**3. Profitability**

As noted, the stakes and risks in extractives projects are high. What guides investors in choosing projects are two factors: first, the underlying profitability of the project, both at the cash flow stage, and after taxation and the fiscal regime have been taken into account; second, how revenue flows stack up over time – on the principle that time is money.

**The Investor Discount Rate**

The way time is factored into financial analysis of a project is through the *discount rate*. Investors make projections of how much profit they will make in the future, and then analyse the times during the life of the project at which they expect these flows. Then they apply a discount rate to say that the further out in the future profits are, the more they should be *discounted* by comparison with the investment that needs to precede it to make it happen. The discount rate is expressed annually. For example, if a discount rate was 10%, an investor would calculate that for an investment of a million dollars, they would need to make a profit of over $1.1 billion by the end of a year before they started to generate returns that met their minimum return on capital. If it took two years for revenues to arrive, the minimum necessary return would be $1.21 billion – the same 10% applied in each of two successive years, with the added wrinkle that it is compounded, so that in the second year, the 10% would be applied not to the original billion dollars but to $1.1 billion, since the discount rate implies that is the total that should have been generated by then.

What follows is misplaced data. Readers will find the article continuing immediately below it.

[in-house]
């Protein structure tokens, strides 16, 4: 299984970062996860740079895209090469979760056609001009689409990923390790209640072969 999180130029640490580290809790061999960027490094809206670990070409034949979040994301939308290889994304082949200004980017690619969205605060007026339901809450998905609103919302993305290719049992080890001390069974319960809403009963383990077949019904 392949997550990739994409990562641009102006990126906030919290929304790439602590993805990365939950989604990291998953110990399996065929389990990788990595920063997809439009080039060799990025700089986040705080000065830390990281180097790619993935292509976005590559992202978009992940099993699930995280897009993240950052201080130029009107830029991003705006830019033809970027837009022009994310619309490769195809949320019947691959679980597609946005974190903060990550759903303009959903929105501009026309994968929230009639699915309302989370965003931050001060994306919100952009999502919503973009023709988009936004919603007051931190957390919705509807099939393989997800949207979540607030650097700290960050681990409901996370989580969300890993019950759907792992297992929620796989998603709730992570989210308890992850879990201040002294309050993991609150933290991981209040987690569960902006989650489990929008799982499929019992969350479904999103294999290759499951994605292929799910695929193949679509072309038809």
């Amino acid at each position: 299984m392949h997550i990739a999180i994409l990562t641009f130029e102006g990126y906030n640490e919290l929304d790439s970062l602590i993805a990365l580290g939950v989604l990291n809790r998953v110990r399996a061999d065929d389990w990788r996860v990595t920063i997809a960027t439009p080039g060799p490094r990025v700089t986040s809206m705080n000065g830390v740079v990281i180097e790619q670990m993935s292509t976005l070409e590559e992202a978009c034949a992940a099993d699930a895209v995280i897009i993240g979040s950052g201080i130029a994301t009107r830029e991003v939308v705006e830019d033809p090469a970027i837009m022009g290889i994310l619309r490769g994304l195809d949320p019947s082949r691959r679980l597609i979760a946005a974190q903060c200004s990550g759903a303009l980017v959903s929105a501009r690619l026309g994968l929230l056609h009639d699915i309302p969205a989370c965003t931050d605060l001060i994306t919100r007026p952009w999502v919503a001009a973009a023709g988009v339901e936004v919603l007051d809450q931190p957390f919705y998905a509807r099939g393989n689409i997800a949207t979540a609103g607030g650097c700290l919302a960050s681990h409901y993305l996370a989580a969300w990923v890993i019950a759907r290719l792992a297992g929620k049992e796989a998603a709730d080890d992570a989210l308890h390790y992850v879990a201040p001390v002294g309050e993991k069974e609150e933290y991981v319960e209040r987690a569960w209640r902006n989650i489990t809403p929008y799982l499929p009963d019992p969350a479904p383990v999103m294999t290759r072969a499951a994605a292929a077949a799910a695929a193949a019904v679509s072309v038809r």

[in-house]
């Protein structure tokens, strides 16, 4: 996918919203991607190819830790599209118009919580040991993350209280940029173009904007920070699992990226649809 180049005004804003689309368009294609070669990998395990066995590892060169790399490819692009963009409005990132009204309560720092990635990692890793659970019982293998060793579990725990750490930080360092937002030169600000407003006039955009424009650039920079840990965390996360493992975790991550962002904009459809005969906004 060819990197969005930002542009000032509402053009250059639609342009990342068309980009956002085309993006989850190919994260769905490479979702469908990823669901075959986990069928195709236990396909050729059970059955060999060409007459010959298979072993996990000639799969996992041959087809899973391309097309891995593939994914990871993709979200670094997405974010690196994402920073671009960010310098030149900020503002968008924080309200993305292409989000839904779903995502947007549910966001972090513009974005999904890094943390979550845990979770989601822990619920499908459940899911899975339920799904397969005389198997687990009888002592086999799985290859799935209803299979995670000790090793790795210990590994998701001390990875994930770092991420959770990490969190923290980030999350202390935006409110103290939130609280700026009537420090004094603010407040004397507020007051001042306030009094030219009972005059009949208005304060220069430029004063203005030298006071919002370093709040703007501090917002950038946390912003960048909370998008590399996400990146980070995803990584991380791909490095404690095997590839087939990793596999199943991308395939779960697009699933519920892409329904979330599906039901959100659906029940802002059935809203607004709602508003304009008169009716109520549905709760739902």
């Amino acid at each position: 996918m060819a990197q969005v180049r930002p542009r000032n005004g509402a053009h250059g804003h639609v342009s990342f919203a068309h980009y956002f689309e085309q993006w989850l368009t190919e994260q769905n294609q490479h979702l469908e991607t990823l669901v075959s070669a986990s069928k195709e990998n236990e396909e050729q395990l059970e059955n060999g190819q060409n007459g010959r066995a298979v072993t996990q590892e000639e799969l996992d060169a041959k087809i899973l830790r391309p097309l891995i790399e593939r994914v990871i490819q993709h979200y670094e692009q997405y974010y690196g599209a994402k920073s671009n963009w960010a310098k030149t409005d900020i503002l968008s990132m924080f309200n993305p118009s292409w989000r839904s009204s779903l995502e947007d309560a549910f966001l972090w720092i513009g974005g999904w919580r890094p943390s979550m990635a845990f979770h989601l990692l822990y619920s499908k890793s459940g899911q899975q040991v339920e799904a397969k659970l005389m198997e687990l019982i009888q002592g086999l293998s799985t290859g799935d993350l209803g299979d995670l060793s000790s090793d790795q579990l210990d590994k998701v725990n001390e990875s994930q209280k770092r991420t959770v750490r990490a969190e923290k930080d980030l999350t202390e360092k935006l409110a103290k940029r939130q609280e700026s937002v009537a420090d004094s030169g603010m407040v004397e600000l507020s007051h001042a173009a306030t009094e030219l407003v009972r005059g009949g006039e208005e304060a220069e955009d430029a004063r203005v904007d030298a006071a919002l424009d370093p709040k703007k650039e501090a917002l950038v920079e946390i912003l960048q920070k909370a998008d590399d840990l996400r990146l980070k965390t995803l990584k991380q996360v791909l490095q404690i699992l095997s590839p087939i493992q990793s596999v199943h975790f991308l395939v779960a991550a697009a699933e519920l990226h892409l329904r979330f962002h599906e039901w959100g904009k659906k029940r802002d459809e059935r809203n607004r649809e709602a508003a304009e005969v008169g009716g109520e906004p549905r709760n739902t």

One way of looking at a discount rate is as a self-applied interest rate, applied to an investment that one is directly involved in. A normal investor might look at investment options, try and calculate future profits, and then subtract, or discount, general interest rates in the banking system. The thinking behind this is that any sum of money could earn such an interest rate safely in a bank, and that other investments therefore need to give higher returns. The “real” return of these other projects is therefore the extent to which they outperform the general interest rate.